Displaying items by tag: cybersecurity
Security researcher Victor Gevers has uncovered a database of 1.8 million women in China who have their names, addresses, marital status, education levels, and phone numbers listed however the most troubling part of this database is the fact that women of a certain age group were also categorized as “breed ready”.
Gevers has said that anyone with an IP address has access to this database. This comes after his discovery of the Chinese database that leaked 300 million private messages last week.
“We don’t know who is behind this database and what the intention was… that is the part that worries us the most,” said Gevers. Most of the women in the database were located in Beijing.
Gevers reported the database on Twitter and had it closed down by 4am ET on Monday.
Some of the women are linked to their Facebook profiles and as Facebook is banned in China, they must have accessed it through the use of a VPN.
“In China, they have a shortage of women. So an organization started to build a database to start registering over 1.8 million women with all kinds of details like phone numbers, addresses, education, location, ID number, marital status, and a “BreedReady” status?” he tweeted.
Also, around 90 per cent of the women on that list were listed as single and were between the ages of 15 and 95. The “BreedReady” women were categorized, the youngest status was given to 18 year olds and the oldest with the status was 39.
The purpose of this database still remains uncertain however, many internet users said that it may have been the Chinese government’s effort to track the fertility of Chinese women as China’s birth rate has hit an all-time low.
China’s National Statistics Bureau found that only 15 million children were born in 2018 which was 2 million less than the previous year.
The House of Lords has called for a new central digital super-regulator to be created in order to inspect the different bodies protecting the internet and to replace the ‘clearly failing’ system of self regulation in place.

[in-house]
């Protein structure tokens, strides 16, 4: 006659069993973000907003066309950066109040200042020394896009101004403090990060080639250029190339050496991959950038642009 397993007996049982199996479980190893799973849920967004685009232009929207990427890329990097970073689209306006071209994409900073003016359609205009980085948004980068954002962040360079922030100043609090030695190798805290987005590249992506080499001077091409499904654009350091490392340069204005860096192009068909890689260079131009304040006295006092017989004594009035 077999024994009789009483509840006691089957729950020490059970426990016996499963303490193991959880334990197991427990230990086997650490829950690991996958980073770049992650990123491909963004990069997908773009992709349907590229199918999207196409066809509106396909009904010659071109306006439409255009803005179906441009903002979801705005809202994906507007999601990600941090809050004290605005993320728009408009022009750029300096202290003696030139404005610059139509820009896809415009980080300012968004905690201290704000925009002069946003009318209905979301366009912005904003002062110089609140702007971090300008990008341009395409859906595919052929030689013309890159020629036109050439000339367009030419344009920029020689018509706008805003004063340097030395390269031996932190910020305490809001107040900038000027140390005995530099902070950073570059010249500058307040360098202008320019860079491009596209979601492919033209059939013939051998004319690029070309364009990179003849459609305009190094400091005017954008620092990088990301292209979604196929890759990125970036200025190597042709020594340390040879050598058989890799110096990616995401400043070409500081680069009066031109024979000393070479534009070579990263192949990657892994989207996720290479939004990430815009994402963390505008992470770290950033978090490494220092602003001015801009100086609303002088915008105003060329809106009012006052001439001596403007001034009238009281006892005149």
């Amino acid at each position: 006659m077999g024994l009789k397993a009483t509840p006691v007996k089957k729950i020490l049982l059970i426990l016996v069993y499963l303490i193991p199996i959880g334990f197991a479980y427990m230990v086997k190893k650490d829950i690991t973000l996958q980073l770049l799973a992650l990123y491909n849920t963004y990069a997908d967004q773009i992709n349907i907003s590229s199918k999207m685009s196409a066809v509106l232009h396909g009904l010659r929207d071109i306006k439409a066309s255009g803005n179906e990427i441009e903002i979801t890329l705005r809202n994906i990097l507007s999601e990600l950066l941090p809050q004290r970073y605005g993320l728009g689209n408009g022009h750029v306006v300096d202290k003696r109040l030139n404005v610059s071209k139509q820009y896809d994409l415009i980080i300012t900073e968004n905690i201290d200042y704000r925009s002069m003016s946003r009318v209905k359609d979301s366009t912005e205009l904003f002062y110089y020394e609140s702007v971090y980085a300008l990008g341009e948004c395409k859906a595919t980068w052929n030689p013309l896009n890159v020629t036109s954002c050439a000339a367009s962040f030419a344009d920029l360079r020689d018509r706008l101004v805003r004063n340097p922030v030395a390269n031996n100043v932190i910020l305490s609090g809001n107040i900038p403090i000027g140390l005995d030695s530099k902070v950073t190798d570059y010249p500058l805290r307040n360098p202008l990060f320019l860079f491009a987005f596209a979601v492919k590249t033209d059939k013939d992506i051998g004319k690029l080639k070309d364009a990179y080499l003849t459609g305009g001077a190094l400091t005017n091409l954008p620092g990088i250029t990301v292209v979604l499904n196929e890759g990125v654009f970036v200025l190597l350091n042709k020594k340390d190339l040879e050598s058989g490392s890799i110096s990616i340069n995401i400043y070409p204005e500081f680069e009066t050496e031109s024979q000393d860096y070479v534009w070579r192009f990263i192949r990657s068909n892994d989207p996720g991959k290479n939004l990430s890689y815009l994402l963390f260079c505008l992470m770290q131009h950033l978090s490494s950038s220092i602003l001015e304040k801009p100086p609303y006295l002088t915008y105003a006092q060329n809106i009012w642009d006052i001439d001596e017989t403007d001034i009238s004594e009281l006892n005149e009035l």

The Lords’ communications committee report has recommended a new Digital Authority. The report warns that the contribution of several regulators for the digital realm can be more problematic than helpful as it creates overlaps and gaps.
The report also states that large tech companies have failed to tackle cybersecurity issues and Ofcom should, in the future, expand their services to involve implementing a duty of care on those companies.
Lord Gilbert of Panteg, Chair of the committee, stated: “The government should not just be responding to news headlines but looking ahead so that the services that constitute the digital world can be held accountable to an agreed set of principles.”
He continued: “Self-regulation by online platforms is clearly failing and the current regulatory framework is out of date. The evidence we heard made a compelling and urgent case for a new approach to regulation. Without intervention, the largest tech companies are likely to gain ever more control of technologies which extract personal data and make decisions affecting people’s lives.”
The Lords said that the new Digital Authority should be guided by 10 guiding principles pertaining to online regulation. Some of these basic principles include: transparency, parity, recognition of childhood, accountability, privacy and human rights.
Last month, a Digital Culture, Media and Sport committee held Facebook responsible for being run by “digital gangsters” and as a result, recommending that tech and social media companies could regulate themselves independently under a ‘code of ethics’ which could be overseen by Ofcom.
The report by the Lords echoed this sentiment. It stated that self-regulation from internet behemoths from the likes of Google and Facebook were “clearly failing”.
Lord Panteg wrote: “Policy makers across different sectors have not responded adequately to changes in the digital world.”
He added: "The Digital Authority should be empowered to instruct regulators to address specific problems or areas. In cases where this is not possible because problems are not within the remit of any regulator, the Digital Authority should advise the Government and Parliament that new or strengthened legal powers are needed.”
The report recommends many changes to already existing regulations whether the Digital Authority is created or not. An example of these proposed changes is the public interest test for mergers and acquisitions which would protect peoples’ data from being bought and sold with no prior consent from the individual.
Additionally, the report recognizes the power which this new Digital Authority would hold and justified it by stating: “This is necessary because of the magnitude of urgent social and political problems caused by regulatory fragmentation in the digital world. These problems are less likely to become more complex as technology develops.”
Internet giants such as Google, Amazon and Facebook were not held in high regard amongst the Lords, especially in the report.